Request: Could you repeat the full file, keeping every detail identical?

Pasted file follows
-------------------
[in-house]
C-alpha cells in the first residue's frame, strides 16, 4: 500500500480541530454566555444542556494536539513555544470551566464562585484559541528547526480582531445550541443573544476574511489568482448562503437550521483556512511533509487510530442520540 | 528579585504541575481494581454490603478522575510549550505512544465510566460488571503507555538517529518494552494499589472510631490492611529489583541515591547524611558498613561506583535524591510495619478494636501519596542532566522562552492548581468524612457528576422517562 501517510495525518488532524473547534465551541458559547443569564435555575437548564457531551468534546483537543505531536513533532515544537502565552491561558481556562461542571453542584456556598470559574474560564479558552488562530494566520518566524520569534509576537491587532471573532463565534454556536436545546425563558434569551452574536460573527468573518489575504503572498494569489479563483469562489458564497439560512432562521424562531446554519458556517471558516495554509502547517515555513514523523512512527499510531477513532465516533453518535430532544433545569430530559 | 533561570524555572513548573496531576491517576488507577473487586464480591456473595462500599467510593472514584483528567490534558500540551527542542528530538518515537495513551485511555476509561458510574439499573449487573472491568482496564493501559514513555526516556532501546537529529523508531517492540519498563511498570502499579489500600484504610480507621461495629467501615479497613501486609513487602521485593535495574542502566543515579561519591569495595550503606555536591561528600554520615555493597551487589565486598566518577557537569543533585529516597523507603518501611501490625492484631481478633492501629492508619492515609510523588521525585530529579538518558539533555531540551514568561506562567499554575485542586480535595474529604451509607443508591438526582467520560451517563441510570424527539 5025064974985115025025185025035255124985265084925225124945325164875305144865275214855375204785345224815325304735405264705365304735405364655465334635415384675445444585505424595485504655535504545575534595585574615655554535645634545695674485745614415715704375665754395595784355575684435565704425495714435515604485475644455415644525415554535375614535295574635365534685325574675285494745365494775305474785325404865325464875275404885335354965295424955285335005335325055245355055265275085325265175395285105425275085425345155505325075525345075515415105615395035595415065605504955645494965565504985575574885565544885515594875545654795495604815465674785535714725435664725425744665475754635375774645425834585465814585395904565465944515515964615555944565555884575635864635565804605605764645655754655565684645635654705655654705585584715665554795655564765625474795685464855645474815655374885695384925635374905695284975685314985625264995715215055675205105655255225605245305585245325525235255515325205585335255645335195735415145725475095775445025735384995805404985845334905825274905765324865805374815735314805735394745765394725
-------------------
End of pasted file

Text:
[in-house]
C-alpha cells in the first residue's frame, strides 16, 4: 500500500480541530454566555444542556494536539513555544470551566464562585484559541528547526480582531445550541443573544476574511489568482448562503437550521483556512511533509487510530442520540 | 528579585504541575481494581454490603478522575510549550505512544465510566460488571503507555538517529518494552494499589472510631490492611529489583541515591547524611558498613561506583535524591510495619478494636501519596542532566522562552492548581468524612457528576422517562 501517510495525518488532524473547534465551541458559547443569564435555575437548564457531551468534546483537543505531536513533532515544537502565552491561558481556562461542571453542584456556598470559574474560564479558552488562530494566520518566524520569534509576537491587532471573532463565534454556536436545546425563558434569551452574536460573527468573518489575504503572498494569489479563483469562489458564497439560512432562521424562531446554519458556517471558516495554509502547517515555513514523523512512527499510531477513532465516533453518535430532544433545569430530559 | 533561570524555572513548573496531576491517576488507577473487586464480591456473595462500599467510593472514584483528567490534558500540551527542542528530538518515537495513551485511555476509561458510574439499573449487573472491568482496564493501559514513555526516556532501546537529529523508531517492540519498563511498570502499579489500600484504610480507621461495629467501615479497613501486609513487602521485593535495574542502566543515579561519591569495595550503606555536591561528600554520615555493597551487589565486598566518577557537569543533585529516597523507603518501611501490625492484631481478633492501629492508619492515609510523588521525585530529579538518558539533555531540551514568561506562567499554575485542586480535595474529604451509607443508591438526582467520560451517563441510570424527539 5025064974985115025025185025035255124985265084925225124945325164875305144865275214855375204785345224815325304735405264705365304735405364655465334635415384675445444585505424595485504655535504545575534595585574615655554535645634545695674485745614415715704375665754395595784355575684435565704425495714435515604485475644455415644525415554535375614535295574635365534685325574675285494745365494775305474785325404865325464875275404885335354965295424955285335005335325055245355055265275085325265175395285105425275085425345155505325075525345075515415105615395035595415065605504955645494965565504985575574885565544885515594875545654795495604815465674785535714725435664725425744665475754635375774645425834585465814585395904565465944515515964615555944565555884575635864635565804605605764645655754655565684645635654705655654705585584715665554795655564765625474795685464855645474815655374885695384925635374905695284975685314985625264995715215055675205105655255225605245305585245325525235255515325205585335255645335195735415145725475095775445025735384995805404985845334905825274905765324865805374815735314805735394745765394725